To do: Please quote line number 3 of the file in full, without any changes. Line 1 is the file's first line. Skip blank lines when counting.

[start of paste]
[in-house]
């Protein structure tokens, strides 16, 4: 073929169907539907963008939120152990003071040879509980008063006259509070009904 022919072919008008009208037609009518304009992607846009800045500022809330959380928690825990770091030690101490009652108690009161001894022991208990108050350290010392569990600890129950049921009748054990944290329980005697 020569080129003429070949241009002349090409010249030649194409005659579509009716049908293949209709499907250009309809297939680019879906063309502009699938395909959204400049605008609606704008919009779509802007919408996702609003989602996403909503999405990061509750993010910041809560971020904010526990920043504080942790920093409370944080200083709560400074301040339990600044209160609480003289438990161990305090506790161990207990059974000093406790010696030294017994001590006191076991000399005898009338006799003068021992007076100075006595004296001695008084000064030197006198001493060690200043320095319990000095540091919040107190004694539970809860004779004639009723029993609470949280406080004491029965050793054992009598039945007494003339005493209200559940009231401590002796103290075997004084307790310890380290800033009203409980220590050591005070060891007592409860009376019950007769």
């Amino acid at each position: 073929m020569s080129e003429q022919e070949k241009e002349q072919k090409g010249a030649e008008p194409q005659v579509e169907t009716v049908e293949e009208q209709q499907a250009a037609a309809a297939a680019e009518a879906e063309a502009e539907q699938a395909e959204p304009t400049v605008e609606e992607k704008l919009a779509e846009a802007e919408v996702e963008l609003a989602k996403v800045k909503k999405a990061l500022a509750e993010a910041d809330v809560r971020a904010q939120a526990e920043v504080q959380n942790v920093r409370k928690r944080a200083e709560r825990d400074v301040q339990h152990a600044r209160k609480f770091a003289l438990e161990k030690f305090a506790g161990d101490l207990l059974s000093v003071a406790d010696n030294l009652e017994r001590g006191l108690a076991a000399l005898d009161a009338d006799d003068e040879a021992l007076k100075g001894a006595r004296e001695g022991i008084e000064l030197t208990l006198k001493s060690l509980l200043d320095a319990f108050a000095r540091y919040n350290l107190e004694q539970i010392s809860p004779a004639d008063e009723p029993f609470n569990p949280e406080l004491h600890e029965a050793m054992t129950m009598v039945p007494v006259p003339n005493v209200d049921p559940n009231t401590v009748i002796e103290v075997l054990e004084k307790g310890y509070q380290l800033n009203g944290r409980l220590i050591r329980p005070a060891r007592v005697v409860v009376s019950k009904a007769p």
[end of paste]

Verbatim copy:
């Amino acid at each position: 073929m020569s080129e003429q022919e070949k241009e002349q072919k090409g010249a030649e008008p194409q005659v579509e169907t009716v049908e293949e009208q209709q499907a250009a037609a309809a297939a680019e009518a879906e063309a502009e539907q699938a395909e959204p304009t400049v605008e609606e992607k704008l919009a779509e846009a802007e919408v996702e963008l609003a989602k996403v800045k909503k999405a990061l500022a509750e993010a910041d809330v809560r971020a904010q939120a526990e920043v504080q959380n942790v920093r409370k928690r944080a200083e709560r825990d400074v301040q339990h152990a600044r209160k609480f770091a003289l438990e161990k030690f305090a506790g161990d101490l207990l059974s000093v003071a406790d010696n030294l009652e017994r001590g006191l108690a076991a000399l005898d009161a009338d006799d003068e040879a021992l007076k100075g001894a006595r004296e001695g022991i008084e000064l030197t208990l006198k001493s060690l509980l200043d320095a319990f108050a000095r540091y919040n350290l107190e004694q539970i010392s809860p004779a004639d008063e009723p029993f609470n569990p949280e406080l004491h600890e029965a050793m054992t129950m009598v039945p007494v006259p003339n005493v209200d049921p559940n009231t401590v009748i002796e103290v075997l054990e004084k307790g310890y509070q380290l800033n009203g944290r409980l220590i050591r329980p005070a060891r007592v005697v409860v009376s019950k009904a007769p």